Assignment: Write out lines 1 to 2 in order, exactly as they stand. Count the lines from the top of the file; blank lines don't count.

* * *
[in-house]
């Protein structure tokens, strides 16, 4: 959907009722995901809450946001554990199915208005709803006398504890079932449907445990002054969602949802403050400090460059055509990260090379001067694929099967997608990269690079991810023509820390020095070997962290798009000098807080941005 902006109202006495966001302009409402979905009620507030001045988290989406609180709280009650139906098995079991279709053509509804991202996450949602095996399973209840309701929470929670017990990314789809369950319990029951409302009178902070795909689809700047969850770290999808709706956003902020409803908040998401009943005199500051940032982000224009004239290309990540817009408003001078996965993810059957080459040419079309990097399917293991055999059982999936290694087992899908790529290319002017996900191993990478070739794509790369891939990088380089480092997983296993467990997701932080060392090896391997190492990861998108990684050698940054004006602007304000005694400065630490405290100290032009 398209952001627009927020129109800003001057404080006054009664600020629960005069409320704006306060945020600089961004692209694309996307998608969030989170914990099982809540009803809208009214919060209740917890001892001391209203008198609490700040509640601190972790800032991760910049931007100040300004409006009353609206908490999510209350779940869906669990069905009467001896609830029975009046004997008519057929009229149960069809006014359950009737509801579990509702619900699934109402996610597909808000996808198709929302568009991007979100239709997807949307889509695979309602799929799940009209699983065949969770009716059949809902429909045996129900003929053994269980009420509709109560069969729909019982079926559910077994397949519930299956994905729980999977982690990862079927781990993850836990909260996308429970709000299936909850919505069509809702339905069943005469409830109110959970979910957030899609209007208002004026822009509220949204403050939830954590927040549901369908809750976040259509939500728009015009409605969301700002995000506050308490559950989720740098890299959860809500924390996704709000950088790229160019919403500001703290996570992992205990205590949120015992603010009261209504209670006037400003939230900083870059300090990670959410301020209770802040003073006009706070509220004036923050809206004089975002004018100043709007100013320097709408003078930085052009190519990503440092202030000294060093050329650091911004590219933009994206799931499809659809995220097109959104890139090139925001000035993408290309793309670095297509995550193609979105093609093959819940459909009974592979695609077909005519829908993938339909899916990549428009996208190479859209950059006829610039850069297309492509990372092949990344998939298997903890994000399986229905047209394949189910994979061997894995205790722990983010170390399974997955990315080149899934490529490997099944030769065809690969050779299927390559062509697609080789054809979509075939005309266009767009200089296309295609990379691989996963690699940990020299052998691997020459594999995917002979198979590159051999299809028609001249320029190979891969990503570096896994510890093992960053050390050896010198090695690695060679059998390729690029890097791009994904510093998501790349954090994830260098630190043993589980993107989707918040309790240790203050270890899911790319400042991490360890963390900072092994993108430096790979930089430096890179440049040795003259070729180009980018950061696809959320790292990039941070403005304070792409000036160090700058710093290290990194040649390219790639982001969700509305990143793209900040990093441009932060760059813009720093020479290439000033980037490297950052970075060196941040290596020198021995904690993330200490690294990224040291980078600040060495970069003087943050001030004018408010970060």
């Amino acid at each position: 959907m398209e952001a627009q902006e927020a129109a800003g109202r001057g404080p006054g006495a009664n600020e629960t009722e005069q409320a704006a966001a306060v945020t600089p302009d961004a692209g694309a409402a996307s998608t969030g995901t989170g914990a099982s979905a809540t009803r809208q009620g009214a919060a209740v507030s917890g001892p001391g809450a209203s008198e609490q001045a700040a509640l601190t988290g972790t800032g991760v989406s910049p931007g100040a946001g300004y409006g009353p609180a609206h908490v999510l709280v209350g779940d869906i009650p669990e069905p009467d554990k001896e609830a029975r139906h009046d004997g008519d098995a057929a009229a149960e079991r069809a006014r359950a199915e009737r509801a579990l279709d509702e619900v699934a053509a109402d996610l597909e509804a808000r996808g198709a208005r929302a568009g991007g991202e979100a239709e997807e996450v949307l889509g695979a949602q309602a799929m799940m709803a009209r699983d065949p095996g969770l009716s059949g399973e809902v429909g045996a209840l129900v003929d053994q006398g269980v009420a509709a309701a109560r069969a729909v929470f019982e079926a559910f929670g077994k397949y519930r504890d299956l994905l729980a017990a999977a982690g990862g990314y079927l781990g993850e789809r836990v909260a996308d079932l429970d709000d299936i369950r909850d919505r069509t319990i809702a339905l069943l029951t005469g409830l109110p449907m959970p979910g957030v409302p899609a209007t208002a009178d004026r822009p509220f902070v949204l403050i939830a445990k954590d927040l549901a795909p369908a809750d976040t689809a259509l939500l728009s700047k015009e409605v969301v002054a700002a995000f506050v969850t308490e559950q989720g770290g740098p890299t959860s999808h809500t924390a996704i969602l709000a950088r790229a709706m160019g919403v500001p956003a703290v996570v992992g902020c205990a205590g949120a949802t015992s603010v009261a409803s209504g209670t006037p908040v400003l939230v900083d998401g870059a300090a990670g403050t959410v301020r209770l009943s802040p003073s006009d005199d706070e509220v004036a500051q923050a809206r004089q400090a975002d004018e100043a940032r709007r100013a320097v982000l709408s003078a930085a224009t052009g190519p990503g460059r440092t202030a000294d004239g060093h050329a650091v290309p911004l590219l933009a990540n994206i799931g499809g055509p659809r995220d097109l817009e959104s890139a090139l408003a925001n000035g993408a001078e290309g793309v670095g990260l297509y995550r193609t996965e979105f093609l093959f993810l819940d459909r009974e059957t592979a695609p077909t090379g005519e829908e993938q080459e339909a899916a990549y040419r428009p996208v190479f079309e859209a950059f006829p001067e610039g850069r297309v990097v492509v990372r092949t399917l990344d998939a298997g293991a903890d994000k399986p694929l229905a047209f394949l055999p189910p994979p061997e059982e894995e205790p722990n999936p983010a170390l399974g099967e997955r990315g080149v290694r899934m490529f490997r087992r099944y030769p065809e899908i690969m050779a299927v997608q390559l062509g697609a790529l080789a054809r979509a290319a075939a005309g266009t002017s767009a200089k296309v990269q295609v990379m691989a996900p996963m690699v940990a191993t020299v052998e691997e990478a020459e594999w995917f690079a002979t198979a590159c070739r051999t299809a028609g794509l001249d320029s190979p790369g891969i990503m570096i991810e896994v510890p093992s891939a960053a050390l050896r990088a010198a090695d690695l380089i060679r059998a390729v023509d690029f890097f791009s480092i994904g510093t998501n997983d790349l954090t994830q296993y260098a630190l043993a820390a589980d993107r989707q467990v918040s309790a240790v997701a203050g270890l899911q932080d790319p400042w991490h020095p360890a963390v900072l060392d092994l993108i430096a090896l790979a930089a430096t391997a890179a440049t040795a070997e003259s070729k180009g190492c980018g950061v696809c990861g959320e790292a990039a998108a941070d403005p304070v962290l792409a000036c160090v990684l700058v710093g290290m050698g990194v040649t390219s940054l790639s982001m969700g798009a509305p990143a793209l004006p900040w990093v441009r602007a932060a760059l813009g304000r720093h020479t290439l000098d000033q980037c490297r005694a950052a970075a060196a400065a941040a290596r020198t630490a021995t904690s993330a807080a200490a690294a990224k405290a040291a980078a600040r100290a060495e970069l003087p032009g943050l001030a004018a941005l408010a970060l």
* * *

[in-house]
């Protein structure tokens, strides 16, 4: 959907009722995901809450946001554990199915208005709803006398504890079932449907445990002054969602949802403050400090460059055509990260090379001067694929099967997608990269690079991810023509820390020095070997962290798009000098807080941005 902006109202006495966001302009409402979905009620507030001045988290989406609180709280009650139906098995079991279709053509509804991202996450949602095996399973209840309701929470929670017990990314789809369950319990029951409302009178902070795909689809700047969850770290999808709706956003902020409803908040998401009943005199500051940032982000224009004239290309990540817009408003001078996965993810059957080459040419079309990097399917293991055999059982999936290694087992899908790529290319002017996900191993990478070739794509790369891939990088380089480092997983296993467990997701932080060392090896391997190492990861998108990684050698940054004006602007304000005694400065630490405290100290032009 398209952001627009927020129109800003001057404080006054009664600020629960005069409320704006306060945020600089961004692209694309996307998608969030989170914990099982809540009803809208009214919060209740917890001892001391209203008198609490700040509640601190972790800032991760910049931007100040300004409006009353609206908490999510209350779940869906669990069905009467001896609830029975009046004997008519057929009229149960069809006014359950009737509801579990509702619900699934109402996610597909808000996808198709929302568009991007979100239709997807949307889509695979309602799929799940009209699983065949969770009716059949809902429909045996129900003929053994269980009420509709109560069969729909019982079926559910077994397949519930299956994905729980999977982690990862079927781990993850836990909260996308429970709000299936909850919505069509809702339905069943005469409830109110959970979910957030899609209007208002004026822009509220949204403050939830954590927040549901369908809750976040259509939500728009015009409605969301700002995000506050308490559950989720740098890299959860809500924390996704709000950088790229160019919403500001703290996570992992205990205590949120015992603010009261209504209670006037400003939230900083870059300090990670959410301020209770802040003073006009706070509220004036923050809206004089975002004018100043709007100013320097709408003078930085052009190519990503440092202030000294060093050329650091911004590219933009994206799931499809659809995220097109959104890139090139925001000035993408290309793309670095297509995550193609979105093609093959819940459909009974592979695609077909005519829908993938339909899916990549428009996208190479859209950059006829610039850069297309492509990372092949990344998939298997903890994000399986229905047209394949189910994979061997894995205790722990983010170390399974997955990315080149899934490529490997099944030769065809690969050779299927390559062509697609080789054809979509075939005309266009767009200089296309295609990379691989996963690699940990020299052998691997020459594999995917002979198979590159051999299809028609001249320029190979891969990503570096896994510890093992960053050390050896010198090695690695060679059998390729690029890097791009994904510093998501790349954090994830260098630190043993589980993107989707918040309790240790203050270890899911790319400042991490360890963390900072092994993108430096790979930089430096890179440049040795003259070729180009980018950061696809959320790292990039941070403005304070792409000036160090700058710093290290990194040649390219790639982001969700509305990143793209900040990093441009932060760059813009720093020479290439000033980037490297950052970075060196941040290596020198021995904690993330200490690294990224040291980078600040060495970069003087943050001030004018408010970060």